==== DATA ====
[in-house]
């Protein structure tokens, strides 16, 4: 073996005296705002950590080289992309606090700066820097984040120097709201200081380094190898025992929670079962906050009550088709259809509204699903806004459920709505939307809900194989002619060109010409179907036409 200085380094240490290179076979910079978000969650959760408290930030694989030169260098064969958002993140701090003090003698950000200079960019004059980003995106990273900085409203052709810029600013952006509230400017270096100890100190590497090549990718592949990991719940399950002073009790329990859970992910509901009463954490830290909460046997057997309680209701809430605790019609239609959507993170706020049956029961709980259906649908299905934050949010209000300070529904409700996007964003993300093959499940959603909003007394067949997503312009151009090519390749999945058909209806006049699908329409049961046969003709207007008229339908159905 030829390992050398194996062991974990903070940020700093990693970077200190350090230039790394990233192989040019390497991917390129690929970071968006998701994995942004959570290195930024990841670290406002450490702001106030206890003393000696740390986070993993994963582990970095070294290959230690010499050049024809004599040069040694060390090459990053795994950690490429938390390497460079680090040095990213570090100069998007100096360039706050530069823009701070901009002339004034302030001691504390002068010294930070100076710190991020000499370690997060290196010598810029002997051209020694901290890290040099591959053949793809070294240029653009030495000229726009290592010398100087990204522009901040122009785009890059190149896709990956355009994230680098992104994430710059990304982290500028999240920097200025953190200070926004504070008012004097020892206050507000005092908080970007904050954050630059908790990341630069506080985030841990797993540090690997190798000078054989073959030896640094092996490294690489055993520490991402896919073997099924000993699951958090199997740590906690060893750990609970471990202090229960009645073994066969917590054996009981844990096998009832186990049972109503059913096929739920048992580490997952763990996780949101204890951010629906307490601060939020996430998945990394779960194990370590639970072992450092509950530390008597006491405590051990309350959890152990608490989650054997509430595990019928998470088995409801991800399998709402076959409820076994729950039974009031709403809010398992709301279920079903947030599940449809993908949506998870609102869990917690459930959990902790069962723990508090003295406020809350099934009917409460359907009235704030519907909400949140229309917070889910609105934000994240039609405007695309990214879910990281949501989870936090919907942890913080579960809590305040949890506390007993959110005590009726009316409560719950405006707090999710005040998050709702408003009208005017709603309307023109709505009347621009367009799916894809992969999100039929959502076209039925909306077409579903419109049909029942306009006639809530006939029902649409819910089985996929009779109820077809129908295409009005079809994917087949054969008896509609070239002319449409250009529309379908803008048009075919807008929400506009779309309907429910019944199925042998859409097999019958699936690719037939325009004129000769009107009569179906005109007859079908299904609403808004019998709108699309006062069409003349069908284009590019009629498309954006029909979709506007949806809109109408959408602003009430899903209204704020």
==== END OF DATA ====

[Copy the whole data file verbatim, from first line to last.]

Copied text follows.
[in-house]
């Protein structure tokens, strides 16, 4: 073996005296705002950590080289992309606090700066820097984040120097709201200081380094190898025992929670079962906050009550088709259809509204699903806004459920709505939307809900194989002619060109010409179907036409 200085380094240490290179076979910079978000969650959760408290930030694989030169260098064969958002993140701090003090003698950000200079960019004059980003995106990273900085409203052709810029600013952006509230400017270096100890100190590497090549990718592949990991719940399950002073009790329990859970992910509901009463954490830290909460046997057997309680209701809430605790019609239609959507993170706020049956029961709980259906649908299905934050949010209000300070529904409700996007964003993300093959499940959603909003007394067949997503312009151009090519390749999945058909209806006049699908329409049961046969003709207007008229339908159905 030829390992050398194996062991974990903070940020700093990693970077200190350090230039790394990233192989040019390497991917390129690929970071968006998701994995942004959570290195930024990841670290406002450490702001106030206890003393000696740390986070993993994963582990970095070294290959230690010499050049024809004599040069040694060390090459990053795994950690490429938390390497460079680090040095990213570090100069998007100096360039706050530069823009701070901009002339004034302030001691504390002068010294930070100076710190991020000499370690997060290196010598810029002997051209020694901290890290040099591959053949793809070294240029653009030495000229726009290592010398100087990204522009901040122009785009890059190149896709990956355009994230680098992104994430710059990304982290500028999240920097200025953190200070926004504070008012004097020892206050507000005092908080970007904050954050630059908790990341630069506080985030841990797993540090690997190798000078054989073959030896640094092996490294690489055993520490991402896919073997099924000993699951958090199997740590906690060893750990609970471990202090229960009645073994066969917590054996009981844990096998009832186990049972109503059913096929739920048992580490997952763990996780949101204890951010629906307490601060939020996430998945990394779960194990370590639970072992450092509950530390008597006491405590051990309350959890152990608490989650054997509430595990019928998470088995409801991800399998709402076959409820076994729950039974009031709403809010398992709301279920079903947030599940449809993908949506998870609102869990917690459930959990902790069962723990508090003295406020809350099934009917409460359907009235704030519907909400949140229309917070889910609105934000994240039609405007695309990214879910990281949501989870936090919907942890913080579960809590305040949890506390007993959110005590009726009316409560719950405006707090999710005040998050709702408003009208005017709603309307023109709505009347621009367009799916894809992969999100039929959502076209039925909306077409579903419109049909029942306009006639809530006939029902649409819910089985996929009779109820077809129908295409009005079809994917087949054969008896509609070239002319449409250009529309379908803008048009075919807008929400506009779309309907429910019944199925042998859409097999019958699936690719037939325009004129000769009107009569179906005109007859079908299904609403808004019998709108699309006062069409003349069908284009590019009629498309954006029909979709506007949806809109109408959408602003009430899903209204704020």